Higher Education Watch
In this new section, we aim to keep you up to date with developments in the sector. Many AD practitioners are not aware of developments at a national level even though these might affect them and the work they are trying to do.
HELTASA recognizes this and, with this new section, aims to inform its members of developments in order to open up discussions about ways in which we can all draw on them to further our work.
This month, there are a couple of developments worth looking at.
Monitoring and Evaluation of University Capacity Development Grants
This year, universities have received a University Capacity Development Grant (UCDG) for the first time. The UCDG replaces the old Teaching Development Grant and Research Development Grant by bringing together funding for projects and activities that address student development, staff development and programme development. The idea is that the UCDGs will provide the resources for the development our higher education sector so badly needs by ‘earmarking’ the funding provided and making it impossible for it to be diverted to other uses.
Universities submitted proposals for the use of UCDG funding at the end of 2017. One big change in the introduction of the UCDGs was the funding period. In the past, DHET funding has been for financial years which means that people working with grants had to fit all activities into the period from 1 March in one year to 28 February in the next. Managing activities spanning two academic years was not always easy. As a result of feedback, the DHET has now shifted to providing funding in relation to academic years. This means that funding now runs from January to December with reporting on the previous year called for early the next.
UCDGs are given to universities for three-year funding cycles. The current cycle is for 2018, 2019 & 2020. Your university is thus approaching the end of the first year of funding.
Another big change in relation to the grants relates to monitoring and evaluation. For the cycle of funding running from January 2018 to December 202, the DHET has brought in Prof Johann Mouton of the University of Stellenbosch to assist with the development of capacity to monitor and evaluate the use of the grants. Grant managers and others are now being trained to describe their projects and activities in ways which will allow outputs and outcomes to be measured and evaluated very carefully.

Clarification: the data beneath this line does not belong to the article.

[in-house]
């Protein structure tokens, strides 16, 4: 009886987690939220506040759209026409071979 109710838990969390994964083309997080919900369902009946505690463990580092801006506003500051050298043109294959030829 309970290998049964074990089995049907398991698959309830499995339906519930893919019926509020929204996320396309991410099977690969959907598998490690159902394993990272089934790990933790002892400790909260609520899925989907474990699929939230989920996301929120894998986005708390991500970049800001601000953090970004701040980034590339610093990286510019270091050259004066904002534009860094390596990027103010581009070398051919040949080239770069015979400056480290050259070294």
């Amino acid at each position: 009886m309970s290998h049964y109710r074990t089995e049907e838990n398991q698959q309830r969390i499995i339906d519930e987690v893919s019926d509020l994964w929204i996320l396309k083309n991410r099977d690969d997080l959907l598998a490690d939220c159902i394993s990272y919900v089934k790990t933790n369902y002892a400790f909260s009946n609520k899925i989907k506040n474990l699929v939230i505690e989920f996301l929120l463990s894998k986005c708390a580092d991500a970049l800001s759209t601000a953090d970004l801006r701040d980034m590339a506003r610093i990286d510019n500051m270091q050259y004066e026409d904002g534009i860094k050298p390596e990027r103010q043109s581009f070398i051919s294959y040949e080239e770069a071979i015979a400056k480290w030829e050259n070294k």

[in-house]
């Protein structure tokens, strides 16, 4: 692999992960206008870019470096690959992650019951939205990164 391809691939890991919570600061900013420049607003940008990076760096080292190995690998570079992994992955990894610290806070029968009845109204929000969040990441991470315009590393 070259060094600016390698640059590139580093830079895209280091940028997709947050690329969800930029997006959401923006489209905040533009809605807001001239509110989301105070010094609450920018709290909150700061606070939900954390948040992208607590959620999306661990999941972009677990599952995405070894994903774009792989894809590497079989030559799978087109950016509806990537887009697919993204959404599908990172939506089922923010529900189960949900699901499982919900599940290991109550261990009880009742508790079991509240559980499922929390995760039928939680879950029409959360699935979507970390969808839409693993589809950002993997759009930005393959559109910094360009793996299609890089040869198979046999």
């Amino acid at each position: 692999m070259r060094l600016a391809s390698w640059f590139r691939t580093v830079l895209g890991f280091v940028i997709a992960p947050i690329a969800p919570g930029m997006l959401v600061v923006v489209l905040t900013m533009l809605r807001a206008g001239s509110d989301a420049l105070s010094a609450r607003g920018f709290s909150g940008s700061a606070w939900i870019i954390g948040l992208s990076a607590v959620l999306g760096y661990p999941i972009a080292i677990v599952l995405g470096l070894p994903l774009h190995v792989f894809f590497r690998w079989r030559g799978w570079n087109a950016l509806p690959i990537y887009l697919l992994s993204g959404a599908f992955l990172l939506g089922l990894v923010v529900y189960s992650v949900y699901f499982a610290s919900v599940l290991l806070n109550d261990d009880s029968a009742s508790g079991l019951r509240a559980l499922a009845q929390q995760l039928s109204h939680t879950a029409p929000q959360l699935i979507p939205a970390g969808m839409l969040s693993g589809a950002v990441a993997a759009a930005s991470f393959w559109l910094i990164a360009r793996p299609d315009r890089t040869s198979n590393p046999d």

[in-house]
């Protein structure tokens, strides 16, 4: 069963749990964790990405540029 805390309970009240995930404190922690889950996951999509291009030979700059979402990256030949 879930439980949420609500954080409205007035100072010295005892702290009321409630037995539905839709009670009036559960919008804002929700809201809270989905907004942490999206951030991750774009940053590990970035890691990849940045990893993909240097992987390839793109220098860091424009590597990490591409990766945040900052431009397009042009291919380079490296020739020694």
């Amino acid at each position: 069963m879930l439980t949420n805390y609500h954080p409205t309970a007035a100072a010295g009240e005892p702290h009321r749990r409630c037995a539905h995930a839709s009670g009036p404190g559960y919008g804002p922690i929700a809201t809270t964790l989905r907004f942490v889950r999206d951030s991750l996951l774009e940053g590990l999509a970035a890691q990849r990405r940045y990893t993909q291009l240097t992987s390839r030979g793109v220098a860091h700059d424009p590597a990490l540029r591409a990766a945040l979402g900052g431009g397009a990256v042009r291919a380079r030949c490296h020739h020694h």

All this may mean that UCDG funded projects on which HELTASA members are currently working are adjusted to allow for monitoring and evaluation. This is unlikely to result in big changes to the projects and activities. However, there will be changes and practitioners need to be aware of the indicators against which the success of the project will be measured. Identifying and understanding what exactly we are targeting and the indicators which will show that we are meeting those targets will allow for work to be more directed and focused.
South African Academic Development has been subject to the vagaries of soft funding since it began in the 1980s. The ability to show the impact of our work affects future funding and, often, the employment prospects of practitioners. This work on monitoring and evaluation thus has potentially important implications for our current work and on prospects for the future.
Your university will be involved in the monitoring and evaluation workshops. It is well worth speaking to those managing the UCDG at your institution to see how the projects and activities on which you are working may be re-described and, even more importantly, what indicators have been developed to measure impact.
One last thought on the UCDGs. Do you know how much your university gets as a UCDG? The Ministerial Statement published at the end of each year provides details. If you want to know how much your university has been awarded for the three-year cycle 2018 – 2020, you can find it here:
A table showing how much each university received as a UCDG can be found on page 21. Ministerial Funding Statements make fascinating reading – don’t miss out!
National Qualifications Framework Amendment Bill
Do you know that an amendment to the National Qualifications Framework Act is now out for public comment? The closing date for public submission is 28th August.
Find more information here.
As practitioners in a field which is central to the development of the higher education sector, we need to be involved in commenting as new policies are introduced or existing policies are amended.